“Afro Brett” is Trinity’s closest corollary to The Bruery’s Lambicus. This beer had a subtle nose and showcased a decent balance between the funk and wine notes—it was dry and aromatic with a woody tree-bark character, but that subtlety may be overplayed as it had less character overall than others in the series.

B. Clausenii

In its Bruery variation, B. Clausenii was very distinct, with a crisp linen and mild lemon character initially that evoked more fruit as it warmed. The incredibly high attenuation was evident—it was dry, sharp, and very effervescent (bubbling out of the bottle after the first pour), and the strong punchy bitterness lingered long into the aftertaste. Think of a salad with bitter greens and a light olive oil and lemon juice dressing.


“Farmhouse Brett”

This Trinity variation was wildly effervescent, leaping from the bottle into the glass. The strong white-wine character was complemented by the full attenuation, and that dryness helped pull forward interesting lemon, lime, lemongrass, and Thai basil notes.

B. Bouckaertii, B. Nardensis, B. Anomala

Let’s lump these Trinity variations into one header because, frankly, there was little to learn from them. B. Bouckaertii exhibited sharp stale vinegar notes initially that settled into an equally fragrant and pungent lily-like character with an off-putting cider-like note. B. Nardensis led with a promising soft rose note, but the heightened bitterness in the flavor only amplified the slight butyric character. B. Anomala attacked the tongue with the fervor that only Brett can, but offered little interest beyond that.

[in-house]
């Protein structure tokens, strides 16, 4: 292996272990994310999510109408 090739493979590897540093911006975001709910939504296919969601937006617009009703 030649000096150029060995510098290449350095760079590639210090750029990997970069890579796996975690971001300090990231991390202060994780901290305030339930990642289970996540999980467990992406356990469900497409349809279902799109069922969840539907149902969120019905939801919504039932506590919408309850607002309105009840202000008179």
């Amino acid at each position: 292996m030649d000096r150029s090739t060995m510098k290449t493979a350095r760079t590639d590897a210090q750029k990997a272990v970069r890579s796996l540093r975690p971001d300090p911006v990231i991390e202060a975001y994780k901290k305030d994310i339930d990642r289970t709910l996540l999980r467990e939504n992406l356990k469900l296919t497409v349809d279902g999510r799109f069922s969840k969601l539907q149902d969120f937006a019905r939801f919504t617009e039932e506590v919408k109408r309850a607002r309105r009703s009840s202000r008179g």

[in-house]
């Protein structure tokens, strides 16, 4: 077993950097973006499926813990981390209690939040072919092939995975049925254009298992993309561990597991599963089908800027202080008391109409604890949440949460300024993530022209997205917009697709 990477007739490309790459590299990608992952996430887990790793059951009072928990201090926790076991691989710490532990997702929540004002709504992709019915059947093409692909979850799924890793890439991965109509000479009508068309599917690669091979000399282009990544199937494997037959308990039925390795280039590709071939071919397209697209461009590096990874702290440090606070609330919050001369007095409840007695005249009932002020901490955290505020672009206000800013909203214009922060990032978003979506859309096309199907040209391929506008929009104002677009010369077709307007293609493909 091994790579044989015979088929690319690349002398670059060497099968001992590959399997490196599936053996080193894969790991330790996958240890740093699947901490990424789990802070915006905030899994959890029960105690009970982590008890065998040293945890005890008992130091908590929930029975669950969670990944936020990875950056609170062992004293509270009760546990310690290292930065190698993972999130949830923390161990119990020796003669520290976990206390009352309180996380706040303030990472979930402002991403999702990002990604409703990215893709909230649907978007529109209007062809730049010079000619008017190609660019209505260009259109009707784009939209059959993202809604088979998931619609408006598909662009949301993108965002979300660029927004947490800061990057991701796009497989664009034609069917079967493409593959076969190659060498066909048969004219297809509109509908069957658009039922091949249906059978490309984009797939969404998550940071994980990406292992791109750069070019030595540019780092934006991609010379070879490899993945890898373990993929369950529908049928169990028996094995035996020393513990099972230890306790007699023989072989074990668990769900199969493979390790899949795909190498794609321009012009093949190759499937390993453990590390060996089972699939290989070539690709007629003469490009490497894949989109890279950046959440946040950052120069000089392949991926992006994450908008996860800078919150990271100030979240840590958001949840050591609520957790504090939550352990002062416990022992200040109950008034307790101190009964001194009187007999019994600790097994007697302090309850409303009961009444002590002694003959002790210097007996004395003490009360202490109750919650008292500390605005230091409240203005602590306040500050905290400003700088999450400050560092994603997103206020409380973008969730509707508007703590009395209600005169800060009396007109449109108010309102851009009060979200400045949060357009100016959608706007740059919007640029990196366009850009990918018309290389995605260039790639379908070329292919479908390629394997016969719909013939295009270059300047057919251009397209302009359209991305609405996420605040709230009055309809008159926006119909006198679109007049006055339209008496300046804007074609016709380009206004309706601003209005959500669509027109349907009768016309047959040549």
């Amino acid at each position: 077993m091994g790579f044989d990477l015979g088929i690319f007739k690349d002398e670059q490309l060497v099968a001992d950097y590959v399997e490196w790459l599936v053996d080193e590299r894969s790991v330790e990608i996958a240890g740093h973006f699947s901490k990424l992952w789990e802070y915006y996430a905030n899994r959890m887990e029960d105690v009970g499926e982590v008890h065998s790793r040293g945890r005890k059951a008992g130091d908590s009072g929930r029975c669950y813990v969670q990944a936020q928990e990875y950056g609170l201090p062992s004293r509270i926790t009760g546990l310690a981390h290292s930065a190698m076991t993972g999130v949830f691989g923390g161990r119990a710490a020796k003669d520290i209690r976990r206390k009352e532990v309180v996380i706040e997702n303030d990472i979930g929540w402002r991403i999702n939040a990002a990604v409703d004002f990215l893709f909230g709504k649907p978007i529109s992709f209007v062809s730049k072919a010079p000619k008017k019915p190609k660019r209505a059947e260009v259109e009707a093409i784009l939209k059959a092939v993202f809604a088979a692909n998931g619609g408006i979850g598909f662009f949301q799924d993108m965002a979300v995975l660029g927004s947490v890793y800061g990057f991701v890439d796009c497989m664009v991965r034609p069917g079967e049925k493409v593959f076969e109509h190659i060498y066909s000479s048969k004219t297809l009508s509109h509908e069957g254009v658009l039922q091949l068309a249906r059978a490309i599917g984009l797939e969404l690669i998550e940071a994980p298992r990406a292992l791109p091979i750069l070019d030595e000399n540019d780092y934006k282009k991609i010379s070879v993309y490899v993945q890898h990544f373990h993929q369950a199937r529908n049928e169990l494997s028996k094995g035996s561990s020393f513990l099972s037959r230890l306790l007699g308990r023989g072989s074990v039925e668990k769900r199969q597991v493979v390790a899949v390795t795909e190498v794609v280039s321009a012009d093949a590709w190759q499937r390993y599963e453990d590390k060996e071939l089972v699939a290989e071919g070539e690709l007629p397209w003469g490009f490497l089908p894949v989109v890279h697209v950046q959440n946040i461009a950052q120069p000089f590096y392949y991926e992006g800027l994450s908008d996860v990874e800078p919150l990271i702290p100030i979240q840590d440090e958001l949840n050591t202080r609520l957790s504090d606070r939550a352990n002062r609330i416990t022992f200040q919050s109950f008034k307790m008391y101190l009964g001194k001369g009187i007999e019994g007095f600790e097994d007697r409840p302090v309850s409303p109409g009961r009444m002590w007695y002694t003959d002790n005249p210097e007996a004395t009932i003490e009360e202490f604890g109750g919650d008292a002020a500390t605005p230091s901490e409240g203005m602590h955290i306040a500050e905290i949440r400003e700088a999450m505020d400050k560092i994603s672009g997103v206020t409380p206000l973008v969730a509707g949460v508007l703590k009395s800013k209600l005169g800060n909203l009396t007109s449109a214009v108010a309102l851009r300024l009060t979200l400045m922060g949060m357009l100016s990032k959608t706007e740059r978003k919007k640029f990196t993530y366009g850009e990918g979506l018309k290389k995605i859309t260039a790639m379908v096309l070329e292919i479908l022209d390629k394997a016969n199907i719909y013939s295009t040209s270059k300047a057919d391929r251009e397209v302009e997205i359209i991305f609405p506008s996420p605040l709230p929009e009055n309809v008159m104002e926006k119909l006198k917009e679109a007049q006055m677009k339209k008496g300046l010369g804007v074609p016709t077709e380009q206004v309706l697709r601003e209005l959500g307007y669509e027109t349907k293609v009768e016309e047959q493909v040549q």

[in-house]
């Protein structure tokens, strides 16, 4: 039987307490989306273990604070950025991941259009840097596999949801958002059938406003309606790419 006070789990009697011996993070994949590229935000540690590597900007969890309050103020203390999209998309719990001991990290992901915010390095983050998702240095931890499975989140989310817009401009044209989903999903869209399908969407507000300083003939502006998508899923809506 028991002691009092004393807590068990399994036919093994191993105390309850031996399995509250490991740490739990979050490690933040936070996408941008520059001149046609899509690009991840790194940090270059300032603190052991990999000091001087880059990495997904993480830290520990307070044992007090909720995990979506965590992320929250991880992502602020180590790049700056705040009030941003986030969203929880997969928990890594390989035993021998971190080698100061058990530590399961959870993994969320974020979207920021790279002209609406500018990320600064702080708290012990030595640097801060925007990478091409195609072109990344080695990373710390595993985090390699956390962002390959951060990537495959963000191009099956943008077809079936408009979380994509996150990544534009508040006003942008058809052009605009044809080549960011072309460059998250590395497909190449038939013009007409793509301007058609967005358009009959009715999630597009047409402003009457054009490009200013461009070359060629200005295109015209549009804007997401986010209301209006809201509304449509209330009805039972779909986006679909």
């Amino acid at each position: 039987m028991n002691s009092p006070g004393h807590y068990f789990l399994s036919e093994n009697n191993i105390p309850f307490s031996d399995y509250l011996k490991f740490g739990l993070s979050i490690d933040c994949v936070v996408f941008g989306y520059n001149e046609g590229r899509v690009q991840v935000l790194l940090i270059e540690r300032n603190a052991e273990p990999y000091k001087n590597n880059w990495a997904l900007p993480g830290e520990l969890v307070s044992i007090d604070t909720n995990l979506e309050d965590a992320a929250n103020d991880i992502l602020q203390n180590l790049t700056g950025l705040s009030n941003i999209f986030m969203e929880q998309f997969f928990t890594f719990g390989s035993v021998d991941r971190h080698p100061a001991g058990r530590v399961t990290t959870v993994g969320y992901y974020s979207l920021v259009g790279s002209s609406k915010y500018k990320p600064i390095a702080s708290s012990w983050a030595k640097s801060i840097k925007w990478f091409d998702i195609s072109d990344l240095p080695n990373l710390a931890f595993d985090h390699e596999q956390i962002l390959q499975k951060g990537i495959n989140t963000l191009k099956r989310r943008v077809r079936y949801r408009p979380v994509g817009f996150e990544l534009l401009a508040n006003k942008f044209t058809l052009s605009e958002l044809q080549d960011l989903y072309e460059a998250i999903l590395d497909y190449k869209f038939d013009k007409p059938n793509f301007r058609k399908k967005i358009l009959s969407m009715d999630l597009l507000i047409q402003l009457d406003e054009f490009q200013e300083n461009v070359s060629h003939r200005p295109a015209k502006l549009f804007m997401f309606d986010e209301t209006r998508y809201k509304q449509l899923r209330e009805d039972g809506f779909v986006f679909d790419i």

One thing that became immediately apparent when tasting through these beers is just how much the base recipe (and impact of other elements such as wood fermentation) can change the flavor. If your goal is to perform your own brewing experiment with various Brett strains, keep the recipe straightforward and minimize additional inputs such as wood, specialty grains, aggressive dry hopping, or adjuncts that can cover up the flavor of the Brett itself. In terms of evaluating the flavors of each Brett strain, The Bruery’s series was more effective because of that recipe restraint.

It’s also worth noting that as each of these beers decanted, the individual character that each expressed initially then morphed into a much more general “Brett-ness.” We found a significant difference in perception with fresh pours and the strong aromatics released by that initial head compared to our return to those samples ten or fifteen minutes later.

But despite these caveats, adventurous beer drinkers interested in developing their own palates are well-served by sampling through these beer series, exploring the nuanced flavors that the various Brett strains produce.

For a More Humorous Take On The Magic of Brett

For much more irreverent tasting notes on the Magical Brett Tour series, read “Don’tDrinkBeer Digs In To Trinity Brewing’s Magical Brettanomyces Tour” where the beer world’s most iconoclastic blogger reviews each variant while pairing it with an item from the Wendy’s Right Price Right Size Menu.

Expand your horizons, get tips for brewing award-winning beers, and keep up with the latest trends in brewing and craft beer with a subscription to Craft Beer & Brewing Magazine®. Subscribe today!

Jamie Bogner is the Cofounder and Editorial Director of Craft Beer & Brewing Magazine®. Email him at [email protected].